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dc.contributor.authorBertone, Maria Paola
dc.contributor.authorWitter, Sophie
dc.date.accessioned2018-06-29T22:03:49Z
dc.date.available2018-06-29T22:03:49Z
dc.date.issued2015-07
dc.identifierER3968
dc.identifier.citationBertone, M. & Witter, S. (2015) The complex remuneration of human resources for health in low-income settings: policy implications and a research agenda for designing effective financial incentives, Human Resources for Health, vol. 13, , ,
dc.identifier.issn1478-4491
dc.identifier.urihttp://dx.doi.org/10.1186/s12960-015-0058-7
dc.identifier.urihttps://eresearch.qmu.ac.uk/handle/20.500.12289/3968
dc.description.abstractBackground Human resources for health represent an essential component of health systems and play a key role to accelerate progress towards universal health coverage. Many countries in sub-Saharan Africa face challenges regarding the availability, distribution and performance of health workers, which could be in part addressed by providing effective financial incentives. Methods Based on an overview of the existing literature, the paper highlights the gaps in the existing research in low-income countries exploring the different components of health workers' incomes. It then proposes a novel approach to the analysis of financial incentives and delineates a research agenda, which could contribute to shed light on this topic. Findings The article finds that, while there is ample research that investigates separately each of the incomes health workers may earn (for example, salary, fee-for-service payments, informal incomes, top-ups- and per diems, dual practice and non-health activities), there is a dearth of studies which look at the health workers' complex remuneration-, that is, the whole of the financial incentives available. Little research exists which analyses simultaneously all revenues of health workers, quantifies the overall remuneration and explores its complexity, its multiple components and their features, as well as the possible interaction between income components. However, such a comprehensive approach is essential to fully comprehend health workers' incentives, by investigating the causes (at individual and system level) of the fragmentation in the income structure and the variability in income levels, as well as the consequences of the complex remuneration- on motivation and performance. This proposition has important policy implications in terms of devising effective incentive packages as it calls for an active consideration of the role that complex remuneration- plays in determining recruitment, retention and motivation patterns, as well as, more broadly, the performance of health systems. Conclusions This paper argues that research focusing on the health workers' complex remuneration- is critical to address some of the most challenging issues affecting human resources for health. An empirical research agenda is proposed to fill the gap in our understanding.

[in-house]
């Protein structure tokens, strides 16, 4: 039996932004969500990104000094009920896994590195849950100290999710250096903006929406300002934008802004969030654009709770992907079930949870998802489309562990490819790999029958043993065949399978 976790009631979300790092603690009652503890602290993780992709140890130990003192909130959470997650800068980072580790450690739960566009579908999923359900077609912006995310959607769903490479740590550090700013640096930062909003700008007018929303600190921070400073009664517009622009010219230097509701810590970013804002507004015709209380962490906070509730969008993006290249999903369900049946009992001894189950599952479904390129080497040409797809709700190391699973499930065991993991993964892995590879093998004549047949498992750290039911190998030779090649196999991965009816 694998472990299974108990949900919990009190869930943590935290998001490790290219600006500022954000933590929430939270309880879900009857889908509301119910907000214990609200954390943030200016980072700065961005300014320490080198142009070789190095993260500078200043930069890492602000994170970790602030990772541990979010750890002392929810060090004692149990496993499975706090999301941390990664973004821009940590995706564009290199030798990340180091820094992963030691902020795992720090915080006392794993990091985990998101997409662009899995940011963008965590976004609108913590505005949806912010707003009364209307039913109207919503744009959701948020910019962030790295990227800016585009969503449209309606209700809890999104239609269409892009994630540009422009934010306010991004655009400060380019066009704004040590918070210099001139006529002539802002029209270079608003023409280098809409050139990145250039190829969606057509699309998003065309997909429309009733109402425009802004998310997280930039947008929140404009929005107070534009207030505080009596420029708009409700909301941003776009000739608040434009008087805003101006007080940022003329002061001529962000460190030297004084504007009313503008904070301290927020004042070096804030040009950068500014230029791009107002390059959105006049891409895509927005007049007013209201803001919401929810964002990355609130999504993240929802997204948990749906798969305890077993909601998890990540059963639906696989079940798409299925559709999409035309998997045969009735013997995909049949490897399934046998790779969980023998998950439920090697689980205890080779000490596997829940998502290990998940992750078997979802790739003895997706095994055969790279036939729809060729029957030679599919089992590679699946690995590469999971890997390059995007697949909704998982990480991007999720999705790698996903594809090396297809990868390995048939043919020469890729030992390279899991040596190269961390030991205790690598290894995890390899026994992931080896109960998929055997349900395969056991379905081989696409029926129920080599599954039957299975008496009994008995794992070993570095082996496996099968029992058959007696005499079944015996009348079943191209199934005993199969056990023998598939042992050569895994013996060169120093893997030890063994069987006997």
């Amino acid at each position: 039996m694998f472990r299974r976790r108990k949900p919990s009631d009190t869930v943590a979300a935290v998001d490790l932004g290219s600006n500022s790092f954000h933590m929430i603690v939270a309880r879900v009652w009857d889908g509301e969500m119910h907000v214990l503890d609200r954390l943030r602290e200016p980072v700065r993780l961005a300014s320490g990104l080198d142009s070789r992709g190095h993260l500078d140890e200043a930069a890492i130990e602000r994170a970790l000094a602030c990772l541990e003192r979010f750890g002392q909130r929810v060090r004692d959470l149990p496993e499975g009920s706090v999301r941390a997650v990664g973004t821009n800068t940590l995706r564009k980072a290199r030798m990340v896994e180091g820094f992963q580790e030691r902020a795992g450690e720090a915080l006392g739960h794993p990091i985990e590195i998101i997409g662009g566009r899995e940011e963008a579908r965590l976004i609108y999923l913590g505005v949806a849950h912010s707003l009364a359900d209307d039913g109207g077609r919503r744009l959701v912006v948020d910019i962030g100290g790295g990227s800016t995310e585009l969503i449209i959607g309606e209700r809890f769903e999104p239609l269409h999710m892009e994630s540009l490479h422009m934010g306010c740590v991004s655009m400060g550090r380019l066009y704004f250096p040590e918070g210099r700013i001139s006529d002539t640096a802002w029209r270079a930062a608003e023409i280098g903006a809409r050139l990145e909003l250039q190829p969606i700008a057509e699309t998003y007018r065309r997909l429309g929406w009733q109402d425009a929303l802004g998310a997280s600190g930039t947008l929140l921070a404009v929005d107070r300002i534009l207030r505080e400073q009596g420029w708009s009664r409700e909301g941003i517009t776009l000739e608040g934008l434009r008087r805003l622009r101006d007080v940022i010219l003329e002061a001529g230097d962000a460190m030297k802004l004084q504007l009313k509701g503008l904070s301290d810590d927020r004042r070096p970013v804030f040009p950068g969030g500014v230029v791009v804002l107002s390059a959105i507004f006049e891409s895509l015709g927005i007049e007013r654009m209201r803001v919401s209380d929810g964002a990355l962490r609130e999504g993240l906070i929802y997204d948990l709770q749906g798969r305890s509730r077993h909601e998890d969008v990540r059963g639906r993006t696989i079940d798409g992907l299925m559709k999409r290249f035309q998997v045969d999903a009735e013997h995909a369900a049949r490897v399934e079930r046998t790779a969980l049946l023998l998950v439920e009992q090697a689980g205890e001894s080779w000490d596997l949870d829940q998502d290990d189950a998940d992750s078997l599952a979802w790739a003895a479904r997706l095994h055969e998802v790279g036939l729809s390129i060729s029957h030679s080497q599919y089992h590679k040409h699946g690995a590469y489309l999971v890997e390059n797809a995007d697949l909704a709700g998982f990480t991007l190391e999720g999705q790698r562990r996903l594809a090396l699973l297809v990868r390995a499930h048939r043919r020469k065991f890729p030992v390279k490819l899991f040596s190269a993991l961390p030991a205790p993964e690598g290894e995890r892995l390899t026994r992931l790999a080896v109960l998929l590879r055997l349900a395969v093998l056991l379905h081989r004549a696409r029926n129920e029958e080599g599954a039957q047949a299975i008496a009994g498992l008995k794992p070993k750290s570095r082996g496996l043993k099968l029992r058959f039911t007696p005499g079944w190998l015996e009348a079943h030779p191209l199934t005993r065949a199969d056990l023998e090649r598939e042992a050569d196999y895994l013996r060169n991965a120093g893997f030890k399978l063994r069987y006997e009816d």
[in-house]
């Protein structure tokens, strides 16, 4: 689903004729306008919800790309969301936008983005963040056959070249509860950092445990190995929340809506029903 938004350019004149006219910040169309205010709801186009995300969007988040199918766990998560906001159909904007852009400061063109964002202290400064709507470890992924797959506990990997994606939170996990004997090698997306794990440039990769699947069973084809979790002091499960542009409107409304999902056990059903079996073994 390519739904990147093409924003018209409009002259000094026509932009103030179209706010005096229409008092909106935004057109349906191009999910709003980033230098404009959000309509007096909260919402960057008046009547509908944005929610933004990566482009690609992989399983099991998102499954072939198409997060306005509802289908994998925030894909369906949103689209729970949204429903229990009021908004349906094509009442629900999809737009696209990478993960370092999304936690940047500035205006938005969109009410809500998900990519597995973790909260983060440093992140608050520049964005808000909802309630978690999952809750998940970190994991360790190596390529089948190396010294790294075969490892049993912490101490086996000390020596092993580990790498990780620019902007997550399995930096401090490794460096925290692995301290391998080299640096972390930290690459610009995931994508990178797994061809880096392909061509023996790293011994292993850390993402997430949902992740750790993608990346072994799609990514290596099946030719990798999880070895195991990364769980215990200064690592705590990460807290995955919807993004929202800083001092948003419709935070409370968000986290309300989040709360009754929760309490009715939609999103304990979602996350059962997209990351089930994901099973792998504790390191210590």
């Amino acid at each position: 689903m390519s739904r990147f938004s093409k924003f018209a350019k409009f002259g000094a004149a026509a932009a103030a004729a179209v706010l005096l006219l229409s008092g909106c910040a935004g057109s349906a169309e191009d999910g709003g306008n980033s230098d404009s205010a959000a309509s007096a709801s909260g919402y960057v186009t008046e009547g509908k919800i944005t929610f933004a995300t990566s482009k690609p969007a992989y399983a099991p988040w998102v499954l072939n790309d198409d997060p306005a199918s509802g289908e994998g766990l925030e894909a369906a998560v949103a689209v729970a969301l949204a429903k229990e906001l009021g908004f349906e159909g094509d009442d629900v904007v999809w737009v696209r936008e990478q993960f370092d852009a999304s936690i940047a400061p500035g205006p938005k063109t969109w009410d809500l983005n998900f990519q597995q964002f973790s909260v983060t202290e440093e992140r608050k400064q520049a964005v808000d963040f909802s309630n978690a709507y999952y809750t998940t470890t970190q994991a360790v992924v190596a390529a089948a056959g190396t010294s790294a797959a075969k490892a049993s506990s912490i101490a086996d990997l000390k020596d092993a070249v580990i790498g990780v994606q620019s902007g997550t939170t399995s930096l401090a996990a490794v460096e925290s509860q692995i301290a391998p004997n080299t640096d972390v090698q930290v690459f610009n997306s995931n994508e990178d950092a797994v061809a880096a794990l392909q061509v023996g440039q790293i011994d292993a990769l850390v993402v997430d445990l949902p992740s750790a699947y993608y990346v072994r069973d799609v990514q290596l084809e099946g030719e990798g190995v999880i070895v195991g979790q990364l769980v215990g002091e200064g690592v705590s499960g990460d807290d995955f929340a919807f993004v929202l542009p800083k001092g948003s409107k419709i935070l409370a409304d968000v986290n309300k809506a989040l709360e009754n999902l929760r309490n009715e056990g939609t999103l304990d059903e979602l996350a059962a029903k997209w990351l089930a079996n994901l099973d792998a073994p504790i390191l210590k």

dc.description.abstractThis article is about public relations expertise. It presents the results of an extensive empirical enquiry and is framed by the concept of profession and the sociological debates that surround it.
dc.publisherBioMed Central
dc.relation.ispartofHuman Resources for Health
dc.subjectHuman resources for health
dc.subjectLow-income countries
dc.subjectFinancial incentives
dc.subjectComplex remuneration
dc.subjectPay
dc.titleThe complex remuneration of human resources for health in low-income settings: policy implications and a research agenda for designing effective financial incentives
dc.typearticle
dcterms.accessRightspublic
dc.description.facultysch_iih
dc.description.volume13
dc.identifier.doihttp://doi:10.1186/s12960-015-0058-7
dc.description.ispublishedpub
dc.description.eprintid3968
rioxxterms.typearticle
qmu.authorWitter, Sophie
qmu.authorBertone, Maria Paola
qmu.centreInstitute for Global Health and Development
dc.description.statuspub
dc.description.number62


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